Climate Change: What It Means, What to Do

Student and Faculty Researchers Discuss Issue During Two-Day Symposium

April 15, 2008

By Russ L. Hudson

Global climate change will be viewed from several angles April 15 and 16 during the College of Natural Sciences and Mathematics' Inter-Club Council Symposium in the Titan Student Union.

"The Science of Climate Change: What Have We Done? What Can We Expect?" is the title of the 1 p.m. April 15 keynote address by Michael Prather, an internationally known atmospheric chemist from UC Irvine's Department of Earth Systems Science.

Michael Prather

Michael Prather

"The Earth's climate is now clearly out of balance and is warming," said Prather. "Many components of the climate system, including the temperatures of the atmosphere, land and ocean; the extent of sea ice and mountain glaciers; the sea level; the distribution of precipitation; and the length of seasons, are now changing at rates and in patterns that are not natural.

"They are best explained," he said, "by the increased atmospheric abundances of greenhouse gases and aerosols caused by human activities during the 20th century.

"What can we do?" Prather asked, pointing out that the cause of disruptive climate change is tied to energy use and runs through modern society. "Some people will argue for sustainable energy, others for geo-engineering or similar technological solutions, and others for just adapting to the new climate. Solutions will necessarily involve all of us."

Michael Horn

Michael Horn

"Climate Change in the North Pacific: A Complex Challenge for Sustainability?" is the subject of a 10 a.m. talk by Michael H. Horn, professor of biological science whose research focuses on sea life and sea birds, as well as conservation biology.

"Ocean temperatures continue to increase, but short-term climatic events, such as the current La Niña episode, complicate the picture," Horn said. Other factors, he added, particularly overexploitation and habitat damage, also add to the challenge of predicting and adapting to climate change in the North Pacific.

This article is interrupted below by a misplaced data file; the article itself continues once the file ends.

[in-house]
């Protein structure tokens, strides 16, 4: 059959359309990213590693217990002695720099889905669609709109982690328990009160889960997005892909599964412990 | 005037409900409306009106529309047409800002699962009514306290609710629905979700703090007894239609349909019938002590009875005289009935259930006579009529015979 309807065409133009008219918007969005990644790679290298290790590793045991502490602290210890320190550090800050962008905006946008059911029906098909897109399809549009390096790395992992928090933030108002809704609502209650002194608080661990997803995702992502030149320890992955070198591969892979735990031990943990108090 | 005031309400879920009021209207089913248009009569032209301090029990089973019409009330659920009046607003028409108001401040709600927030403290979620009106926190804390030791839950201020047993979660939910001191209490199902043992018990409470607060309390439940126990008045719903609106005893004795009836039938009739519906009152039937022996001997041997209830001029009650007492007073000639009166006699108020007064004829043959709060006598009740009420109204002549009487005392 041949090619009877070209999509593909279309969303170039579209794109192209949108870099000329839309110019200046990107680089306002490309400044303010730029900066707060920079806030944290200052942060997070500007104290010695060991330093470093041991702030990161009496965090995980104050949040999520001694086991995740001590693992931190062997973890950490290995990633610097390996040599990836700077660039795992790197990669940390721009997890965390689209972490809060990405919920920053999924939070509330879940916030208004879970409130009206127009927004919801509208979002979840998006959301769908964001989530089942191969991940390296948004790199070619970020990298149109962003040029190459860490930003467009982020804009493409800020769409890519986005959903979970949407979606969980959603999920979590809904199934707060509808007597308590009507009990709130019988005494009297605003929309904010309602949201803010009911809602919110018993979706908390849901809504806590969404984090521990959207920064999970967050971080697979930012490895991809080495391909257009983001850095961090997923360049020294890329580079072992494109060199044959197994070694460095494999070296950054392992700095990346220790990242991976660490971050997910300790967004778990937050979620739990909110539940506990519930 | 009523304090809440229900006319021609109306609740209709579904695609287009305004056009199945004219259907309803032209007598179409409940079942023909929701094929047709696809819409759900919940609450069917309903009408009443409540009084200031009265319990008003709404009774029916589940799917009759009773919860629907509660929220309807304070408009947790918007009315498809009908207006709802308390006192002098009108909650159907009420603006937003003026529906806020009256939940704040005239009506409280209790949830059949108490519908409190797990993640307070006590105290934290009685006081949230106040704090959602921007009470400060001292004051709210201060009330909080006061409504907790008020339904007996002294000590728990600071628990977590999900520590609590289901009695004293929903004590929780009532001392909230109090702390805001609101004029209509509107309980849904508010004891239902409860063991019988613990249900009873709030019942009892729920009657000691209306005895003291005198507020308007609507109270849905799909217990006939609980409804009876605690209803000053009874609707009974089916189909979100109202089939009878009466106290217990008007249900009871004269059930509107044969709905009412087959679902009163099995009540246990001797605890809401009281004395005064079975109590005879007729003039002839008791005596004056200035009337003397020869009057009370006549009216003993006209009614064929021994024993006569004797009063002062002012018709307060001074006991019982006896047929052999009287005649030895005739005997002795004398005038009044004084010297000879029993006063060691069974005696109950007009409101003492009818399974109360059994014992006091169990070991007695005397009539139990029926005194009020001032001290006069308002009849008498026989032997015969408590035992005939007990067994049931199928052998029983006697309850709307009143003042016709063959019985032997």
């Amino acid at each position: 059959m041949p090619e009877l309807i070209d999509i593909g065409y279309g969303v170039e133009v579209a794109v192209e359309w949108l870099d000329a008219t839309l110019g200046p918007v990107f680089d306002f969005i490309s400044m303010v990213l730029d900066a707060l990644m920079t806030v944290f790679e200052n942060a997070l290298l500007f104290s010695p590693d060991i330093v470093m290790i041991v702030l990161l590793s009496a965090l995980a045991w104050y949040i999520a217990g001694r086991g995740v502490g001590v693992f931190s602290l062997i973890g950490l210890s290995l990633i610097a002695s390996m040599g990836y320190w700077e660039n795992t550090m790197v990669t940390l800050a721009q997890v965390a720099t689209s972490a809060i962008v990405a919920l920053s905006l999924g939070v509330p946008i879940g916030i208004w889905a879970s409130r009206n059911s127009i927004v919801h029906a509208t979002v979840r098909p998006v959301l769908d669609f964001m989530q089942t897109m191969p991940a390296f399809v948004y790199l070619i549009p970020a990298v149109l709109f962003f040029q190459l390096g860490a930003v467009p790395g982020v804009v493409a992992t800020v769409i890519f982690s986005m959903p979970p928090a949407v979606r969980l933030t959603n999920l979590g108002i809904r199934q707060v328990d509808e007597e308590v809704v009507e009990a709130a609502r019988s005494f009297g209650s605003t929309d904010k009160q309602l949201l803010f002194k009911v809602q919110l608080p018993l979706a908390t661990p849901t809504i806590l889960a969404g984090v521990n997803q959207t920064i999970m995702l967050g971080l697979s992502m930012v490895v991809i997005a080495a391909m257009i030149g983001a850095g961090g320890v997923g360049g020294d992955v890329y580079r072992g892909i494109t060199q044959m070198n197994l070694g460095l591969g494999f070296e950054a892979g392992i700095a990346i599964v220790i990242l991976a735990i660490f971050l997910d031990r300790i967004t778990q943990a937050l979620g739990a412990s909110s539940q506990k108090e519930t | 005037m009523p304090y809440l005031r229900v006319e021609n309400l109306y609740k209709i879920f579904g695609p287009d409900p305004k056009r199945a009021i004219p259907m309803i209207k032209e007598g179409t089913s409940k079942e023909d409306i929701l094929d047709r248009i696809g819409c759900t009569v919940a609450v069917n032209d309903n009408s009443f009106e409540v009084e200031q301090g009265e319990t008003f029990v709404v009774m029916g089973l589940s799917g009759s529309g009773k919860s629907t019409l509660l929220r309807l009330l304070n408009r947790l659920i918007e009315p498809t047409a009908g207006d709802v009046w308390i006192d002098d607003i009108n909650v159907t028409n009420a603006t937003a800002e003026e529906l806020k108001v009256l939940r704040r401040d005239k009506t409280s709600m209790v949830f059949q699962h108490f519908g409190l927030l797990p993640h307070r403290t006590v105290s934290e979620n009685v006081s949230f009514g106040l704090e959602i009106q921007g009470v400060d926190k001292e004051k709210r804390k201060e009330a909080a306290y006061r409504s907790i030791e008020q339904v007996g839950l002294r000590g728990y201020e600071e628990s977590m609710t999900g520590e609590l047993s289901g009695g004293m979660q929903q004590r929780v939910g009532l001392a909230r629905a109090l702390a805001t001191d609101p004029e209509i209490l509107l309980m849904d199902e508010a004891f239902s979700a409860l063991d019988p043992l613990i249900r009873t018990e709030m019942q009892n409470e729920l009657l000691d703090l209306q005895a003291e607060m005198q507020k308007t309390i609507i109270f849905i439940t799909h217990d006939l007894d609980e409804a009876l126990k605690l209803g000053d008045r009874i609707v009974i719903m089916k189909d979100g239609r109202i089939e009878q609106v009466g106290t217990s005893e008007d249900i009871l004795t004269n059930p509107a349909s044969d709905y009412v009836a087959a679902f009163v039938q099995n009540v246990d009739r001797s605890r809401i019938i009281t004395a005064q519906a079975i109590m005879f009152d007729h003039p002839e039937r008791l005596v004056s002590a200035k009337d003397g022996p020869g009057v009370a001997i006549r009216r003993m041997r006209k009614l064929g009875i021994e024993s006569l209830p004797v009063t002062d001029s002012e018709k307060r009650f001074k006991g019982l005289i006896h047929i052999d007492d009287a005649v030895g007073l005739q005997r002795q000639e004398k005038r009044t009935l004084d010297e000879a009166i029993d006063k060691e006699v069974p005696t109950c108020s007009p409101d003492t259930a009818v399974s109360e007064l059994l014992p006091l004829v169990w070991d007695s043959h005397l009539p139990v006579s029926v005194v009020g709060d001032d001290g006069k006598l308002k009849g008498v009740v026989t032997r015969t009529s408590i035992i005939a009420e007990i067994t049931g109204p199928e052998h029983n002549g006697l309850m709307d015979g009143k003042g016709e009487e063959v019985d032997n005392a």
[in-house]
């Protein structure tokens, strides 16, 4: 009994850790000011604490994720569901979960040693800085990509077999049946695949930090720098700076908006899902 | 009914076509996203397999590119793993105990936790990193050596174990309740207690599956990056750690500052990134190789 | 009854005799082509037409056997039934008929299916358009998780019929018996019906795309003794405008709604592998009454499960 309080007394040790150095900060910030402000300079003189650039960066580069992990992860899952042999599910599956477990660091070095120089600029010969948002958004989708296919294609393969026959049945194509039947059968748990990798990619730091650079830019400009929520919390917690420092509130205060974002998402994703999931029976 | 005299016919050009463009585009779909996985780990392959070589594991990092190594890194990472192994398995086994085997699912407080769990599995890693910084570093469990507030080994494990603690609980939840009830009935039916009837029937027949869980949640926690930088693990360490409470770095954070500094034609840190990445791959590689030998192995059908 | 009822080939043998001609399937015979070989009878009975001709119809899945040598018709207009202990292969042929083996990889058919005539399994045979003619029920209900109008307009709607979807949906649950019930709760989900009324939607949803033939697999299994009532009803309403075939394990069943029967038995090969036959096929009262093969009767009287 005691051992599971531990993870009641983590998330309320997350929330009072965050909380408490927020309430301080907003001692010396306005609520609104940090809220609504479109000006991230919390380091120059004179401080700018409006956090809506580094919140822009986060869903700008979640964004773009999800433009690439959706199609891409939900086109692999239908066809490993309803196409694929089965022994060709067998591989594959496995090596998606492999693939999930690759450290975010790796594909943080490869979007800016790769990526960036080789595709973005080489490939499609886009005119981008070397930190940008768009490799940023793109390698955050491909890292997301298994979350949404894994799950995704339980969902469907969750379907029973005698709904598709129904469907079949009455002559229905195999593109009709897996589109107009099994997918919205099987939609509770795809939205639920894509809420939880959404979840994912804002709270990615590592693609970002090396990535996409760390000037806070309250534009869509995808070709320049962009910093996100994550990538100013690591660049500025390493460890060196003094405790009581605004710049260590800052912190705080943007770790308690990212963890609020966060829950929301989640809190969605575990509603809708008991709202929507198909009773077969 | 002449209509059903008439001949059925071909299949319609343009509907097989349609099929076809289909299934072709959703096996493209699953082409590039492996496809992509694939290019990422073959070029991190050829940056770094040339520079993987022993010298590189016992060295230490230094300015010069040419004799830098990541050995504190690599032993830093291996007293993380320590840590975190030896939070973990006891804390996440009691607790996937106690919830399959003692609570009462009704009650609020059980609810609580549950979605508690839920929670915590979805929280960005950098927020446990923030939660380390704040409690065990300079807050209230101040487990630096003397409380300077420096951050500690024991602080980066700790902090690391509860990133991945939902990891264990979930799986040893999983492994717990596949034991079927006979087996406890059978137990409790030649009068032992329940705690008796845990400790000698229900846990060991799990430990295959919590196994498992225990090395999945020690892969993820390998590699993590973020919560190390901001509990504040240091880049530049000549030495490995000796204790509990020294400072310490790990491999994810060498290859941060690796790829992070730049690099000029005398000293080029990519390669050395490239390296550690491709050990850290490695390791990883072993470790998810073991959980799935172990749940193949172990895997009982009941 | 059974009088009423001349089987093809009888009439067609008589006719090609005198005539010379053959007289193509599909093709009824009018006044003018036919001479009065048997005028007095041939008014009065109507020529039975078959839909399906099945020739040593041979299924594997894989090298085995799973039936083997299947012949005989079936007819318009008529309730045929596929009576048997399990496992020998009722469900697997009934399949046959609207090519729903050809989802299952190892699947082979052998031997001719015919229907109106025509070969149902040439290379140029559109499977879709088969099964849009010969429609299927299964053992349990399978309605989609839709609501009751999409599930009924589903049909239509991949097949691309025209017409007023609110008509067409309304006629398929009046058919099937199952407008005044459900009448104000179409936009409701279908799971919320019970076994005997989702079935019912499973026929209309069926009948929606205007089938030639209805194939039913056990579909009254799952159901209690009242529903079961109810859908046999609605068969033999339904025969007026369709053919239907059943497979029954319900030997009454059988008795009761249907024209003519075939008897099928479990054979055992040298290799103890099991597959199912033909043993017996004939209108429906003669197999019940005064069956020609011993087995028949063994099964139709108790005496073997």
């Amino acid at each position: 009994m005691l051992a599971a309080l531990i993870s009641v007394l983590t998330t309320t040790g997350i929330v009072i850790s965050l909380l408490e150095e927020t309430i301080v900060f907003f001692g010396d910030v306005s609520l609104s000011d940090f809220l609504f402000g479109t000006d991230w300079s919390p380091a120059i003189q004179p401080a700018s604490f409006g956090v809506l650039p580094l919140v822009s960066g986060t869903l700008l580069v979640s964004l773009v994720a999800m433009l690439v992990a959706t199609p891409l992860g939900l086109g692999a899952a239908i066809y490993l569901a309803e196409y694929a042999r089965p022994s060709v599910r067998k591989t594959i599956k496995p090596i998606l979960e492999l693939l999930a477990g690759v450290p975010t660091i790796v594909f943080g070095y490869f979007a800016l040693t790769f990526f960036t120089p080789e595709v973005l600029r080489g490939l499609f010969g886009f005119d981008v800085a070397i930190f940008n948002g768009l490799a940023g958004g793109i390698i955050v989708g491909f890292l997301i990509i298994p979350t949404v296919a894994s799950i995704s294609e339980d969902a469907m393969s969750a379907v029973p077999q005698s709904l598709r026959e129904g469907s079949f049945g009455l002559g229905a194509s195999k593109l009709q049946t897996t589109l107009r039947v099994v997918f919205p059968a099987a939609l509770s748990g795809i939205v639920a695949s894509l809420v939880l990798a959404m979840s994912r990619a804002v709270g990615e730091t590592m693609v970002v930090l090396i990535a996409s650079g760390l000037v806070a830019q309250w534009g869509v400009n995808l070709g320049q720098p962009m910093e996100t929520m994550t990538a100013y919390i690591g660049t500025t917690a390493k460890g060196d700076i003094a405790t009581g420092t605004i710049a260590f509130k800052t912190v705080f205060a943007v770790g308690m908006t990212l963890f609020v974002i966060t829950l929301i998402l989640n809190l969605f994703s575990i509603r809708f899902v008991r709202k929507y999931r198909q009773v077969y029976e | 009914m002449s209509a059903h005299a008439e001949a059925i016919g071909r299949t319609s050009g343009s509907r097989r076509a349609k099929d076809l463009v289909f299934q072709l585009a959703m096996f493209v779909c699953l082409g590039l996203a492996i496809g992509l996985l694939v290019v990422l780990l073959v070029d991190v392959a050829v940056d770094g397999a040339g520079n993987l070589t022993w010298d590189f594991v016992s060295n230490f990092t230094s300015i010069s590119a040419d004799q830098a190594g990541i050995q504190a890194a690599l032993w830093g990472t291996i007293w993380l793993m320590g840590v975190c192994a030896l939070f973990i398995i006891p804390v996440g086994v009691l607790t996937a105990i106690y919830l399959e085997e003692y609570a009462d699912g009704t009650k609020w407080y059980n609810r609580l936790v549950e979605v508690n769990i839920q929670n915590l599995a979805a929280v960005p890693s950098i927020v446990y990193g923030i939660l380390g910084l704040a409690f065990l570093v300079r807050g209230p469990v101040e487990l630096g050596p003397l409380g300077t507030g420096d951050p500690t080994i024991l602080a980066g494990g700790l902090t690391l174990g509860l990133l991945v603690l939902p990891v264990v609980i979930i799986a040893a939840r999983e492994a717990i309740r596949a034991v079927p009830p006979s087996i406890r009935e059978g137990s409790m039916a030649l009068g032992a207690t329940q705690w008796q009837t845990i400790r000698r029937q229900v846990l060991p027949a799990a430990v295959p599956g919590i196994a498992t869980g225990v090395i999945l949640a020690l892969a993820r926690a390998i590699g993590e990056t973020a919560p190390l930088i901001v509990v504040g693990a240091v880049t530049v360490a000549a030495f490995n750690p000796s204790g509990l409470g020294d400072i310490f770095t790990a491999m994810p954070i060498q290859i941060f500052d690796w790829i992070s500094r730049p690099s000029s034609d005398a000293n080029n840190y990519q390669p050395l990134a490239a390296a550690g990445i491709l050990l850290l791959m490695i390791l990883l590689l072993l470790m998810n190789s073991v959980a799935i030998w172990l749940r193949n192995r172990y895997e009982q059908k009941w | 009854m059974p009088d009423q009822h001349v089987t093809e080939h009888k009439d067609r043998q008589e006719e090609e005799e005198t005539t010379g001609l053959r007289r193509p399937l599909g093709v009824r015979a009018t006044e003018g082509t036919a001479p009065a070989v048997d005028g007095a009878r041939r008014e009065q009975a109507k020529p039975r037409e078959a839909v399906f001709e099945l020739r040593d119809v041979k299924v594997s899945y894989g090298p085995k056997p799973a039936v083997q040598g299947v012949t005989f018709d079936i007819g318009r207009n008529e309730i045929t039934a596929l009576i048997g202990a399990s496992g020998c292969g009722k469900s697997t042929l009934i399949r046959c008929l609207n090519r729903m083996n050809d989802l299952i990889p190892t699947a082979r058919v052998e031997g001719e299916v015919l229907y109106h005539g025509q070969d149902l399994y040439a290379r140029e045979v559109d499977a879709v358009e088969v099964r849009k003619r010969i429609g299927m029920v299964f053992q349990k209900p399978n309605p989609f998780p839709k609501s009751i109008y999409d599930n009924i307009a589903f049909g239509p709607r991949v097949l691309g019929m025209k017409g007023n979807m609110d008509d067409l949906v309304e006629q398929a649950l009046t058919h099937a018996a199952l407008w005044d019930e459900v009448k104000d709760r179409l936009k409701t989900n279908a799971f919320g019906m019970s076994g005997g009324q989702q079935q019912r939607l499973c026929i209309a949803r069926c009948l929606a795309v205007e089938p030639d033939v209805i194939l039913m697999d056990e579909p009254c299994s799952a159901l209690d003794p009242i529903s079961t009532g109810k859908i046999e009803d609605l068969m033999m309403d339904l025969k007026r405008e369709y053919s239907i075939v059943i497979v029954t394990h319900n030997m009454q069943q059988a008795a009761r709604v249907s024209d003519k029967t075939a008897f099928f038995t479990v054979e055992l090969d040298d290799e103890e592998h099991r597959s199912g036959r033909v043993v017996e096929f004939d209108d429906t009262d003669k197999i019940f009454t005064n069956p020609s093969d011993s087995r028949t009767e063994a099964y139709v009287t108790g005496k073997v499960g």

"Increasing attention to this complex situation holds promise for greater understanding and bolder solutions," he said.

Matthew Kirby

Matthew Kirby

Paleoclimatologist Matthew E. Kirby, assistant professor of geological sciences, will address "Establishing a Baseline of Past Hydrologic Variability in Southern California for Better Water Management Practices?" at 11:30 a.m.

Kirby, with National Science Foundation support, is tracking long-term weather patterns in Southern California by taking deep core samples from the bottom of Lake Elsinore to "read" the layers of sediment washed in by precipitation since the last ice age. The purpose is to establish a baseline of precipitation and weather patterns so water can be better managed in this part of the state.

"The weather is getting steadily drier," Kirby said. "The evidence from Lake Elsinore, and from studies of other Southern California lakes, clearly shows that. Human activity has an effect, too. The weather changes are apparent, and what has been washed into the lake has changed as more and more people have arrived."

All three talks will be held in the Titan Theater of the Titan Student Union.

From 9 a.m. to 4 p.m. April 16, student researchers will be available to answer questions about their research posters and research endeavors in the Titan Student Union's Portola Pavilion.

Among the variety of student research are how populations of certain animals in the Mojave Desert recover after a fire, the feeding preferences of certain sea creatures, muscle development in yellowfin tuna, how proteins make starch, whether a ban on vegetation sold for aquariums is helping to save the natural vegetation in the sea and understanding how certain enzymes affect biosynthesis of useful starches.

For more information, call Rochelle Woods, assistant dean of the College of Natural Sciences and Mathematics, at 278-4158 or

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